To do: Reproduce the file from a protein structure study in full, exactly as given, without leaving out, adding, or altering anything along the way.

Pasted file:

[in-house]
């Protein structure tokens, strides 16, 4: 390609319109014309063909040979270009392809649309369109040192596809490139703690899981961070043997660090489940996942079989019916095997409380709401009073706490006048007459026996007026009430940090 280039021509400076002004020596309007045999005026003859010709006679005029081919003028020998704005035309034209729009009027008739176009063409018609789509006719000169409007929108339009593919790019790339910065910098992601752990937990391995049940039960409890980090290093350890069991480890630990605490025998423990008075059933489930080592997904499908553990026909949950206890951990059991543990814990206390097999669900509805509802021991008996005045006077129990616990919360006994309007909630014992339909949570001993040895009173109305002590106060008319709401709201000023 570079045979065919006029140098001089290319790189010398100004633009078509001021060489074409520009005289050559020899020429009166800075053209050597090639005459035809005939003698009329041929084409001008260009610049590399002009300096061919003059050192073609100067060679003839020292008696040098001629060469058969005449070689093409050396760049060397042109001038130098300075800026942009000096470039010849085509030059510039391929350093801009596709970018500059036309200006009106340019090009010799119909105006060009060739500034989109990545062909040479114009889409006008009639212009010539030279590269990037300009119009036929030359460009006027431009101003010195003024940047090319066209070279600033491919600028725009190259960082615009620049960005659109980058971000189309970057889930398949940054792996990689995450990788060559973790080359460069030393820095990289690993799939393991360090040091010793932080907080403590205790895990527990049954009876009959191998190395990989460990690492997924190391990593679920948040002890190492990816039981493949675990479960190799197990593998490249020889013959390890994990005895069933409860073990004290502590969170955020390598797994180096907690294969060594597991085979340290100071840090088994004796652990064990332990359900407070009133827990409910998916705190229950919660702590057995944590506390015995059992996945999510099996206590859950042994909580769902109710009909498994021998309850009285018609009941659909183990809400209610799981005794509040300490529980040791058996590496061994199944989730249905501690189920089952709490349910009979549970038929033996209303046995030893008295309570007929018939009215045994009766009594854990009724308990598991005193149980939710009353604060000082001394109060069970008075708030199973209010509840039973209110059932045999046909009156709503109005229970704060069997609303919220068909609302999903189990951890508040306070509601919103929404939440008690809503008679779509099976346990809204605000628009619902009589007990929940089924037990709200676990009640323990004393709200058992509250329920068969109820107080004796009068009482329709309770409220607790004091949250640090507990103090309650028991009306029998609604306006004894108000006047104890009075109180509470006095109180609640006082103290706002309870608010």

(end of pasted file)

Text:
[in-house]
């Protein structure tokens, strides 16, 4: 390609319109014309063909040979270009392809649309369109040192596809490139703690899981961070043997660090489940996942079989019916095997409380709401009073706490006048007459026996007026009430940090 280039021509400076002004020596309007045999005026003859010709006679005029081919003028020998704005035309034209729009009027008739176009063409018609789509006719000169409007929108339009593919790019790339910065910098992601752990937990391995049940039960409890980090290093350890069991480890630990605490025998423990008075059933489930080592997904499908553990026909949950206890951990059991543990814990206390097999669900509805509802021991008996005045006077129990616990919360006994309007909630014992339909949570001993040895009173109305002590106060008319709401709201000023 570079045979065919006029140098001089290319790189010398100004633009078509001021060489074409520009005289050559020899020429009166800075053209050597090639005459035809005939003698009329041929084409001008260009610049590399002009300096061919003059050192073609100067060679003839020292008696040098001629060469058969005449070689093409050396760049060397042109001038130098300075800026942009000096470039010849085509030059510039391929350093801009596709970018500059036309200006009106340019090009010799119909105006060009060739500034989109990545062909040479114009889409006008009639212009010539030279590269990037300009119009036929030359460009006027431009101003010195003024940047090319066209070279600033491919600028725009190259960082615009620049960005659109980058971000189309970057889930398949940054792996990689995450990788060559973790080359460069030393820095990289690993799939393991360090040091010793932080907080403590205790895990527990049954009876009959191998190395990989460990690492997924190391990593679920948040002890190492990816039981493949675990479960190799197990593998490249020889013959390890994990005895069933409860073990004290502590969170955020390598797994180096907690294969060594597991085979340290100071840090088994004796652990064990332990359900407070009133827990409910998916705190229950919660702590057995944590506390015995059992996945999510099996206590859950042994909580769902109710009909498994021998309850009285018609009941659909183990809400209610799981005794509040300490529980040791058996590496061994199944989730249905501690189920089952709490349910009979549970038929033996209303046995030893008295309570007929018939009215045994009766009594854990009724308990598991005193149980939710009353604060000082001394109060069970008075708030199973209010509840039973209110059932045999046909009156709503109005229970704060069997609303919220068909609302999903189990951890508040306070509601919103929404939440008690809503008679779509099976346990809204605000628009619902009589007990929940089924037990709200676990009640323990004393709200058992509250329920068969109820107080004796009068009482329709309770409220607790004091949250640090507990103090309650028991009306029998609604306006004894108000006047104890009075109180509470006095109180609640006082103290706002309870608010």